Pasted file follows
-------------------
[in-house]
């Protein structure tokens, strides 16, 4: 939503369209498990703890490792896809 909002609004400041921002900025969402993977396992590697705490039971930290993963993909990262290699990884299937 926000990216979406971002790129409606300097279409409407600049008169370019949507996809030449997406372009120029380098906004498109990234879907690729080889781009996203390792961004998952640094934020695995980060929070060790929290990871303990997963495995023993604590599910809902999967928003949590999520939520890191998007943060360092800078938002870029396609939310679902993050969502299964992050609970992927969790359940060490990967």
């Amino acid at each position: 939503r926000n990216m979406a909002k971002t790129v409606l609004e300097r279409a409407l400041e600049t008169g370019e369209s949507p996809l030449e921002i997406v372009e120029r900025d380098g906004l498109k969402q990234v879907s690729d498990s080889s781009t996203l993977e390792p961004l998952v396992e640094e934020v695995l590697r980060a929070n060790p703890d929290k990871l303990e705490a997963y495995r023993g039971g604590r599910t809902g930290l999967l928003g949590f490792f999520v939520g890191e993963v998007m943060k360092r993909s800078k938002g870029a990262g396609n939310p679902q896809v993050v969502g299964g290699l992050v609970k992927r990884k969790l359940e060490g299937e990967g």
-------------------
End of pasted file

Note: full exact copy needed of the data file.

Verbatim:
[in-house]
């Protein structure tokens, strides 16, 4: 939503369209498990703890490792896809 909002609004400041921002900025969402993977396992590697705490039971930290993963993909990262290699990884299937 926000990216979406971002790129409606300097279409409407600049008169370019949507996809030449997406372009120029380098906004498109990234879907690729080889781009996203390792961004998952640094934020695995980060929070060790929290990871303990997963495995023993604590599910809902999967928003949590999520939520890191998007943060360092800078938002870029396609939310679902993050969502299964992050609970992927969790359940060490990967």
């Amino acid at each position: 939503r926000n990216m979406a909002k971002t790129v409606l609004e300097r279409a409407l400041e600049t008169g370019e369209s949507p996809l030449e921002i997406v372009e120029r900025d380098g906004l498109k969402q990234v879907s690729d498990s080889s781009t996203l993977e390792p961004l998952v396992e640094e934020v695995l590697r980060a929070n060790p703890d929290k990871l303990e705490a997963y495995r023993g039971g604590r599910t809902g930290l999967l928003g949590f490792f999520v939520g890191e993963v998007m943060k360092r993909s800078k938002g870029a990262g396609n939310p679902q896809v993050v969502g299964g290699l992050v609970k992927r990884k969790l359940e060490g299937e990967g």